Residential Toilet Removal and How to Installation
Editor's Note: In an effort to help plumbing contractors train their apprentices and helpers, Reeves Journal offers detailed instruction on common service and repair jobs. This section is designed so it can be removed and added to your training manual. Since each service call has a unique set of circumstances, the following are general guidelines and are not intended to cover every situation.
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As with any service call, make sure to come equipped with a mat, large towel or tarp to protect the client's floor.
Measure the wall to the toilet. Typically, the distance is 12 inches from the back wall to the closet bolts.
There are three toilet sizes: 10,12 and 14 inches. There will generally be about half an inch of play from the back of the tank to the wall. Before removing the tank, make sure to have the correct size replacement in your vehicle.
Remove the flexible or rigid supply me and then unscrew the 7/16-inch nuts. Unless you're going to install new flange bolts, it's advisable to place the nuts where they won't get lost.
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Use a razor knife to break the caulk seal. This method will help prevent pulling up the flooring with the old unit. Once the bead has been cut all the way around, try rocking the toilet back and forth. (Once the old unit is set on the mat, the bowl will most likely stick to it.) Remove the wax ring.
When it's time to take out the toilet and put it in your truck, position yourself over the unit with the bowl between your legs. Bend your knees and use your legs to help you lilt it up and walk it out. Some toilets weigh more than 65 pounds.
Change out the bolts and check the flange to see if it's cracked or broken. Typically, toilet flanges are cast iron and have a long life span. The bottom of the flange can be, at minimum, level with the floor. If it's below the floor, a new flange needs to be installed. Wax rings come in 3- or 4-inch sizes; reducers are available. Do NOT stack wax rings. Wax-free gasket kits can be used in place of wax rings.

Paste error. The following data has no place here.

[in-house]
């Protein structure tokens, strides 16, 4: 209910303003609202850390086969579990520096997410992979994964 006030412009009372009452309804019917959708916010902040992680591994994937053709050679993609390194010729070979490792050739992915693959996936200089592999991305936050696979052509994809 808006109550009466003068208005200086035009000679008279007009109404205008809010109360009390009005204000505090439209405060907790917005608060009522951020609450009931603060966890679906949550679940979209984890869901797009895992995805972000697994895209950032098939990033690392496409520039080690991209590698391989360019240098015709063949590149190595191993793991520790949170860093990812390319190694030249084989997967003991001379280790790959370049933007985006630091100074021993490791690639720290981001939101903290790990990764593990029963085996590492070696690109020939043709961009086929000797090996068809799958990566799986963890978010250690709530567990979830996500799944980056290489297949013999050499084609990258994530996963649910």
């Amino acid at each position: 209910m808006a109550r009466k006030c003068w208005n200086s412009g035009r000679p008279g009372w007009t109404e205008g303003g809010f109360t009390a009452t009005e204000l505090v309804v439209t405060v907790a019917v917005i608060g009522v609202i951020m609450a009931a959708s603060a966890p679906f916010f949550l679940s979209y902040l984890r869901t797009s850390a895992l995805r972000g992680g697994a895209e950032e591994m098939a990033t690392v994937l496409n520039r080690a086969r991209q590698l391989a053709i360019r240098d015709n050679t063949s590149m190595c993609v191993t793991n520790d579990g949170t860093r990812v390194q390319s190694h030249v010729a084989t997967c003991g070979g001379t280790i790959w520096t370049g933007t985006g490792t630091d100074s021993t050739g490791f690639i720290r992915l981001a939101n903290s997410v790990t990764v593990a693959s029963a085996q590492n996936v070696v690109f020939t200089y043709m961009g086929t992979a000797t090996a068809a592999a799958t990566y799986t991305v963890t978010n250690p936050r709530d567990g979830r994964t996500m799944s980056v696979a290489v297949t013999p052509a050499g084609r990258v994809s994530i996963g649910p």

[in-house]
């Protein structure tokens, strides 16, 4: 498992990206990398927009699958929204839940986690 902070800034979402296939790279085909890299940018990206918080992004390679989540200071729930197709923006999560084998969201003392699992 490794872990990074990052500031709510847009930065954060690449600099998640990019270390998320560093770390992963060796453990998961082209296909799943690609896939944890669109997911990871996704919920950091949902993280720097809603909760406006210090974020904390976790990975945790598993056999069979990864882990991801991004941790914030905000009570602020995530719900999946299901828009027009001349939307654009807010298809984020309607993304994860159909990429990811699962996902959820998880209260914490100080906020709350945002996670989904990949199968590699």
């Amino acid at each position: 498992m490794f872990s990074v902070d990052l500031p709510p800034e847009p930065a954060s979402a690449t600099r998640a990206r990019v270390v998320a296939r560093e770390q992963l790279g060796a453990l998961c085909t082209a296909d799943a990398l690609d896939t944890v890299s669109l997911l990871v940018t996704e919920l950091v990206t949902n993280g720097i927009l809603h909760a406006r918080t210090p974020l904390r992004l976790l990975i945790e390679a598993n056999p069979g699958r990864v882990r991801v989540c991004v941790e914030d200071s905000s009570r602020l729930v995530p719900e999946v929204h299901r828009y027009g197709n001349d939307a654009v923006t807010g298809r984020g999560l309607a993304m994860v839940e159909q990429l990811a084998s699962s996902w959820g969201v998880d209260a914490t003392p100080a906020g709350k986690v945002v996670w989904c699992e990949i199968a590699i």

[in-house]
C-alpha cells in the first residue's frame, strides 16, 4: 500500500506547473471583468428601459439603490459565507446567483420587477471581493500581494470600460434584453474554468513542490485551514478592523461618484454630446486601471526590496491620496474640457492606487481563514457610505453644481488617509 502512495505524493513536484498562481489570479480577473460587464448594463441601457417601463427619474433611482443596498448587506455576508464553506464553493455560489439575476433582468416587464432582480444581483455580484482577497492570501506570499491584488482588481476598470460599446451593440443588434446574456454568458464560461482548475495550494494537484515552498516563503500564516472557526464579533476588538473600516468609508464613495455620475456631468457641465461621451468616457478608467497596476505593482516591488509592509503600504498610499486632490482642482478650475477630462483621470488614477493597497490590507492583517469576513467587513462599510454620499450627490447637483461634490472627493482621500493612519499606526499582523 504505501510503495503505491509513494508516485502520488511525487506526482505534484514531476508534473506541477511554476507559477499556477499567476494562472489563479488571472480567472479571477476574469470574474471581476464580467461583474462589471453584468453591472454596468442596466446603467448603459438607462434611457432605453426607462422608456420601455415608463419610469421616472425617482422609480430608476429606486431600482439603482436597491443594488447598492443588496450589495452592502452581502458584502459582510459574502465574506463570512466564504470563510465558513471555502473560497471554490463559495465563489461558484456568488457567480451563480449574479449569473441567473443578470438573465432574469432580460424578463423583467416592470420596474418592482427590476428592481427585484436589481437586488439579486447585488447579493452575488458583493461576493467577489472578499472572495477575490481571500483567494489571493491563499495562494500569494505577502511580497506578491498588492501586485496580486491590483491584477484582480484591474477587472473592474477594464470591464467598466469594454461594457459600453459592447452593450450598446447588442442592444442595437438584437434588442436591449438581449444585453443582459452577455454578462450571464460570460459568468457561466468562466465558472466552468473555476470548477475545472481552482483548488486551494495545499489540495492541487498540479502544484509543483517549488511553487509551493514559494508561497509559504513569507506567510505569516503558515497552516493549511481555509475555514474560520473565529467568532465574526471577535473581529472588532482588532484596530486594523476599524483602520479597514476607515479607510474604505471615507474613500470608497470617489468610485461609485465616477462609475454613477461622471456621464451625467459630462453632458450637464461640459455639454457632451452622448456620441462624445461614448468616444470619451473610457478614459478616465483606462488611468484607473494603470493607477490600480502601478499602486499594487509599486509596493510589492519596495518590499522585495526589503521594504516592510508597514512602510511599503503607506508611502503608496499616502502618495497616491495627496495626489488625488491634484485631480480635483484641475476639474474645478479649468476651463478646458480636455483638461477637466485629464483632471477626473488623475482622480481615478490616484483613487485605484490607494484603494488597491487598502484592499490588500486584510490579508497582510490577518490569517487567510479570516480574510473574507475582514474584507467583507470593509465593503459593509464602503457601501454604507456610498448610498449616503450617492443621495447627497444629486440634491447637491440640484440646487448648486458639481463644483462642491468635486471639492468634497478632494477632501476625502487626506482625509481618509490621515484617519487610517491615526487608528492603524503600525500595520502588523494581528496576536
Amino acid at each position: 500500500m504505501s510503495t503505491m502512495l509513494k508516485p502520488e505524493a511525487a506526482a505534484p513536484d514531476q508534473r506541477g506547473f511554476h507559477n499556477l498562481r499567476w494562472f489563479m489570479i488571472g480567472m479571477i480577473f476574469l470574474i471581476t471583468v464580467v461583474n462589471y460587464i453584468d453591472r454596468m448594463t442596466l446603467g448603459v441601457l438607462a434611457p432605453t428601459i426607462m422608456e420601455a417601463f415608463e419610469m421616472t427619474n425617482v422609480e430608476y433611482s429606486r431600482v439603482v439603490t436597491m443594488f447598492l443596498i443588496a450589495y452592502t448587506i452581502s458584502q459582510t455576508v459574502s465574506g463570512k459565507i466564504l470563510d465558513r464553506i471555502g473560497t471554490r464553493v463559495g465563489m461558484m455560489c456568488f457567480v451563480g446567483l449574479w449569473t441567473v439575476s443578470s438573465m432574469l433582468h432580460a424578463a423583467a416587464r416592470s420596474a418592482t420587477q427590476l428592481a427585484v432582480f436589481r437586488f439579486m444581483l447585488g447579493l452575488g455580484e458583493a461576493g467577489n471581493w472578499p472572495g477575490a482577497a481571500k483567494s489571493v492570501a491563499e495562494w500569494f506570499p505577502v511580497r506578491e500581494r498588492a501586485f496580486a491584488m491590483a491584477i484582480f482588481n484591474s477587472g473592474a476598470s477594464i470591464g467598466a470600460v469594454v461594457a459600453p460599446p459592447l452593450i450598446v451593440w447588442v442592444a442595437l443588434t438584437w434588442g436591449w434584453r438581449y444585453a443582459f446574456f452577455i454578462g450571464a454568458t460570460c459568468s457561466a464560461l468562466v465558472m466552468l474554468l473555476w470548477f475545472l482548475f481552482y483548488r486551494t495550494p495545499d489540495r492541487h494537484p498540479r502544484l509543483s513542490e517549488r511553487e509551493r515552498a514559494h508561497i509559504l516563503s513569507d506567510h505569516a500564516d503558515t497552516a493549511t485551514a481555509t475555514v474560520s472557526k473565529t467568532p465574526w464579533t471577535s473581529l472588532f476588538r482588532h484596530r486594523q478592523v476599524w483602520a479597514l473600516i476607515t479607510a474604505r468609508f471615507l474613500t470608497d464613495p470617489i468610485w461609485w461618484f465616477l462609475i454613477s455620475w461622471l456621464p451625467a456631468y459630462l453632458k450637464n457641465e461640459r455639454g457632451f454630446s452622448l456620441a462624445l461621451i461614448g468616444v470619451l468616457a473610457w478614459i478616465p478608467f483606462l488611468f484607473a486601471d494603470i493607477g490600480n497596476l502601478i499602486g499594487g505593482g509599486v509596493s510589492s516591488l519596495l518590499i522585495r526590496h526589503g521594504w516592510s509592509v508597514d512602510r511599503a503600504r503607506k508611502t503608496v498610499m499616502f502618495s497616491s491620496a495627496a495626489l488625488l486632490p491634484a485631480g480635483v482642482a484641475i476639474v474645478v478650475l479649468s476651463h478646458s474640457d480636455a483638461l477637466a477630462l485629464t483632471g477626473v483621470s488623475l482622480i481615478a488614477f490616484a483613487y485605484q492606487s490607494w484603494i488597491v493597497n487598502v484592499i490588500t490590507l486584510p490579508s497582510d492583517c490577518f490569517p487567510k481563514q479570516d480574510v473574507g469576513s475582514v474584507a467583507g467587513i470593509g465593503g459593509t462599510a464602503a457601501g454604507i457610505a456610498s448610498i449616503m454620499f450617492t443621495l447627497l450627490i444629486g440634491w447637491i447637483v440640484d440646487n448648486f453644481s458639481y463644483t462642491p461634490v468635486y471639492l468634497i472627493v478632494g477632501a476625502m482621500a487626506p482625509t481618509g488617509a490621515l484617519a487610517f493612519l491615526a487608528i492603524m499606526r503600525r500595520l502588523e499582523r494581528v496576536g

It's advisable to purchase bolts that come with two nuts and two washers each. The key is to secure the bolts onto the flange (making them snug). Install the new wax ring.
Installing a new two-piece toilet
Make sure the product is checked out before you put it on the truck. Besides making sure you have the correct unit, inspect for any cracks or chips in the lid, howl or tank.
Pick up the new unit in the same position you removed the old one, line up the new toilet with the bolt holes over the bolts, and set it down. Rock it into place and place all your weight on it.
Contractors have a choice of installing a rigid or flexible supply line. Some contractors believe the rigid line is more durable and will last longer while others prefer the flexible type because it cuts down on installation time.
Cut the toilet bolts down far enough to pop the caps on. A "tin tim" saw is the best choice. If a saw isn't available, channel locks can be used to snap them off.
INSTALL TIME: 1.5 hours. Up to 3 hours if you have to replace the flange.
PRICE: $390 to $475 (flat rate price will vary depending on product selected and install time.)
Turn on the water supply, and check for leaks at the supply line, around the bowl, etc. Adjust the ballcock valve so the water shuts off at the line on the tank. The water fill tube has to be clipped above the overfill tube. Never stick the fill tube down inside the overfill tube to protect against siphoning.
By code, every fixture has to be caulked so no water can run underneath or behind it. Creating an even bead is the desired effect. Using your finger, smooth the bead around the bowl to seal the bowl to the floor. Caulking is an art form; the more you do it, the better you'll get at it.